Spi­rit of Chi­na’s Long March still ap­pli­ca­ble to­day

Times of Suriname - - ENGELS -

CHI­NA - Now is an op­por­tu­ne ti­me for Chi­na and the who­le world to dis­cuss and draw strength from the mi­li­ta­ry mar­vel of the Long March -- with will and wis­dom, we can ma­ke the im­pos­si­ble pos­si­ble!

Eigh­ty ye­ars ago, the Com­mu­nist Par­ty of Chi­na (CPC) de­cla­red the suc­ces­sful com­ple­ti­on of the Long March, a two-year ad­ven­tu­re of gre­at da­ring in which the Red Ar­my of the CPC eva­ded the pur­s­uit of the Kuom­in­tang and trud­ged over 12,500 km on foot to reach its fi­nal des­ti­na­ti­on in north­wes­tern Chi­na. In less than 15 ye­ars af­ter the jaw-drop­ping feat, with the sa­me wis­dom and con­vic­ti­on that on­ce led the long­te­sted par­ty out of gun­fire, hun­ger and de­ath du­ring the Long March, the CPC ca­me to po­wer and em­bar­ked on a new march for na­ti­o­nal sta­bi­li­ty and pros­pe­ri­ty, ano­ther “mis­si­on im­pos­si­ble” for the coun­try that had been stuck in di­vi­si­on, war­fa­re and po­ver­ty for mo­re than a cen­tu­ry. In 1978, Chi­na be­gan to ini­ti­a­te its re­form and ope­ning-up po­li­cy, a bold mo­ve that could be con­si­de­red a new Long March for the par­ty and the coun­try. In the last 35 ye­ars, Chi­na has ma­de a me­te­o­ric ri­se to be­co­me the world’s se­cond-lar­gest eco­no­my and the big­gest tra­ding na­ti­on. Sin­ce his­to­ry has pro­ved the vi­a­bi­li­ty and vi­ta­li­ty of Long March wis­dom, it is ad­vi­sa­ble for Chi­na and the who­le world, both chal­len­ged by a slew of fair­ly tough tas­ks ahead, to draw strength and wis­dom from the mar­vel of the Long March. The Long March tea­ches us first and fo­re­most to remain true to the con­vic­ti­on that our un­der­ta­kings, ho­we­ver stre­nuous and im­pos­si­ble they may seem, will suc­ceed in the end. In­do­mi­ta­bi­li­ty, the co­re of the Long March spi­rit, needs to be de­mon­stra­ted by Chi­na, which is now un­der­go­ing thor­ny eco­no­mic and po­li­ti­cal gover­nan­ce re­forms, and the who­le world, which has been un­der­go­ing a tepid eco­no­mic re­co­ve­ry and a re­fu­gee cri­sis. Se­cond, the Long March tea­ches us to al­ways con­si­der the wel­l­being of all man­kind, es­pe­ci­al­ly in the fa­ce of con­ser­va­tism and sel­fis­h­ness. The CPC’s po­li­cy would not ha­ve gar­ne­red pu­blic sup­port 80 ye­ars ago wit­hout con­si­de­ring the wel­l­being of the pe­o­p­le un­der­ta­king the Long March. In the sa­me sen­se, the on­go­ing re­forms in Chi­na and the who­le world will not suc­ceed if they can not re­pre­sent the in­te­rests of the vul­ne­ra­ble and dis­ad­van­ta­ged groups in the world. Last but not least, the Long March tea­ches us to remain rea­dy to ma­ke pain­sta­king break­throughs. Chi­na’s thriving and sta­bi­li­ty would be im­pos­si­ble wit­hout the CPC’s cou­ra­ge to break through the ene­mies’ en­cir­cle­ment and sub­mit to hards­hips along the way. The­re­fo­re, the who­le world must sha­ke off pro­tec­ti­o­nist im­pul­ses so as to help the wea­ker groups un­der­go pain­ful re­forms and re­build the pe­o­p­le’s con­fi­den­ce in a new glo­bal gover­nan­ce mo­del.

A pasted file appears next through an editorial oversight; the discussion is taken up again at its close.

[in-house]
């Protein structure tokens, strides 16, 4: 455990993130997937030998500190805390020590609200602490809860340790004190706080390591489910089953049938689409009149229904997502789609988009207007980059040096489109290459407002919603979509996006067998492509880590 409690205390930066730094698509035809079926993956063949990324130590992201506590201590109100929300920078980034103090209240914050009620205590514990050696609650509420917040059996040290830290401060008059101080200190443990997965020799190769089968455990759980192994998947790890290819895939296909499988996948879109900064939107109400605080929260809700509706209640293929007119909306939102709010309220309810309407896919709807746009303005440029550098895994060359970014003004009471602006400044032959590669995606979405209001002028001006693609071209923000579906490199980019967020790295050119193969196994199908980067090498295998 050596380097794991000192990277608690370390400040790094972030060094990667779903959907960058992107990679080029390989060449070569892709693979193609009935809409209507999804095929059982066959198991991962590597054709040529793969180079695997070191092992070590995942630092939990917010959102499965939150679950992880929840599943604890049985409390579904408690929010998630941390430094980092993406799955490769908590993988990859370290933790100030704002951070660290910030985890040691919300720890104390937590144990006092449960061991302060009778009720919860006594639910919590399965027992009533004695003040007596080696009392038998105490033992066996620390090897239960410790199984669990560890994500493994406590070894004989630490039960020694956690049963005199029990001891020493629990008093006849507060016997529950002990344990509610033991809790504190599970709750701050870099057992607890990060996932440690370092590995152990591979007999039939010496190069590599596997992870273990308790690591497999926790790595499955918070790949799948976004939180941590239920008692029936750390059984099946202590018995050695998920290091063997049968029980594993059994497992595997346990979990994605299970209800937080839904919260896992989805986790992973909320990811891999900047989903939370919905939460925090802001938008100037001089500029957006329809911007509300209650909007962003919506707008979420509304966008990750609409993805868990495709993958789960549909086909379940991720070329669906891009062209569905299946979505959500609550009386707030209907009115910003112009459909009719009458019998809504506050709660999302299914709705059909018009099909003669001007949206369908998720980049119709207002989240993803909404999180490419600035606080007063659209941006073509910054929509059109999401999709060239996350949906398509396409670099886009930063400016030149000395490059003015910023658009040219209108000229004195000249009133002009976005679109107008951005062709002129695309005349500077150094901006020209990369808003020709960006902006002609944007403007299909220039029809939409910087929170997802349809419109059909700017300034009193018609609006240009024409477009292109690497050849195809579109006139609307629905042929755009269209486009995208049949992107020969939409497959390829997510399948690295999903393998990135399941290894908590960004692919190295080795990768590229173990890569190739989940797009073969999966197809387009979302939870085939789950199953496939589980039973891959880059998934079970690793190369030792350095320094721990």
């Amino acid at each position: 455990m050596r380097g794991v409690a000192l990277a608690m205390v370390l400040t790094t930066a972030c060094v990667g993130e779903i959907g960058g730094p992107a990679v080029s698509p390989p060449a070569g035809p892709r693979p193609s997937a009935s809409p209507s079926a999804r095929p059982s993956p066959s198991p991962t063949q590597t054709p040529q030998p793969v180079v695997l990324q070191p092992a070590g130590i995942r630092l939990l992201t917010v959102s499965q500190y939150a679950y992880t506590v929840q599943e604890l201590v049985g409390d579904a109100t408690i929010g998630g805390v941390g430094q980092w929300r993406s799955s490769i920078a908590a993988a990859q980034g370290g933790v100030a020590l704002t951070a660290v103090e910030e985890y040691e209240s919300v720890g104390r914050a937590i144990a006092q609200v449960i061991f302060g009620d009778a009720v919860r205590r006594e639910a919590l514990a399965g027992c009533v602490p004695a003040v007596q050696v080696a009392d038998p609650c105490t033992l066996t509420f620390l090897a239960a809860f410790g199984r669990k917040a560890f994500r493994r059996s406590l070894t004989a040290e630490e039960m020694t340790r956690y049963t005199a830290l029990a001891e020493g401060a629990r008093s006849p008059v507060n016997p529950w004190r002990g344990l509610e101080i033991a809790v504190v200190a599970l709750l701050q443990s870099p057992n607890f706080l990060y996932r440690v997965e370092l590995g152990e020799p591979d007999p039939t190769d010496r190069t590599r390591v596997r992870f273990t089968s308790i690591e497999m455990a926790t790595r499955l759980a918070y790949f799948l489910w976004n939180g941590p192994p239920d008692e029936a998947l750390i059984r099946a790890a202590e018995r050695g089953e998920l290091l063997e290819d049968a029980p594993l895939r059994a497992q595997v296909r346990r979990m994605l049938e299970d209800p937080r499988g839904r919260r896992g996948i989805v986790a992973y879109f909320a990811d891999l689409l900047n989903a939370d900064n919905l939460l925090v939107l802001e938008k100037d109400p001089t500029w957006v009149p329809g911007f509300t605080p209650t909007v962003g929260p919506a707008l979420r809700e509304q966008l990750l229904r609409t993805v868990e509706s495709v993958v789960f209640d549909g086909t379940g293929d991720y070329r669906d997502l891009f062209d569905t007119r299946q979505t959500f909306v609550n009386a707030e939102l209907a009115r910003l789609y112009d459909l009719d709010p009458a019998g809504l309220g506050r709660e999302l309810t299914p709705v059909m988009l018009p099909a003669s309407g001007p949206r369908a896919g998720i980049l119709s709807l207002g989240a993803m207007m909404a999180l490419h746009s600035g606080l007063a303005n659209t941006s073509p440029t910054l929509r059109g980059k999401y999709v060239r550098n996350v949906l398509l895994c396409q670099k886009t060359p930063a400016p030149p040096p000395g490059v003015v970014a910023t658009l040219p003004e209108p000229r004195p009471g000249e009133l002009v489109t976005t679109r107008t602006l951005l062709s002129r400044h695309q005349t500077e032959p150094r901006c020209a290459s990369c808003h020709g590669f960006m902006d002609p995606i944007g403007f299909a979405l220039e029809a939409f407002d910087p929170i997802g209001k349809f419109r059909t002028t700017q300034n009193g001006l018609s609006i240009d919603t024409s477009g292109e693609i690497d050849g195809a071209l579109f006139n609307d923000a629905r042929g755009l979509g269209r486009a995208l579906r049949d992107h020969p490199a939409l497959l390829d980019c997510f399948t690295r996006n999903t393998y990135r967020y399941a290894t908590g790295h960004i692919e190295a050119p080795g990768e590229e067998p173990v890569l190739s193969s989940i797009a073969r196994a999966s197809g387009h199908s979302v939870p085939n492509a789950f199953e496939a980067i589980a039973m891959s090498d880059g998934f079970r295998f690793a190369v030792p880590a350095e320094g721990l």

Vi­si­tors view chry­san­the­mum show at Long­ting Park in Kai­feng, cen­tral Chi­na’s Henan Pro­vin­ce.(Photo: XIN­HUA)

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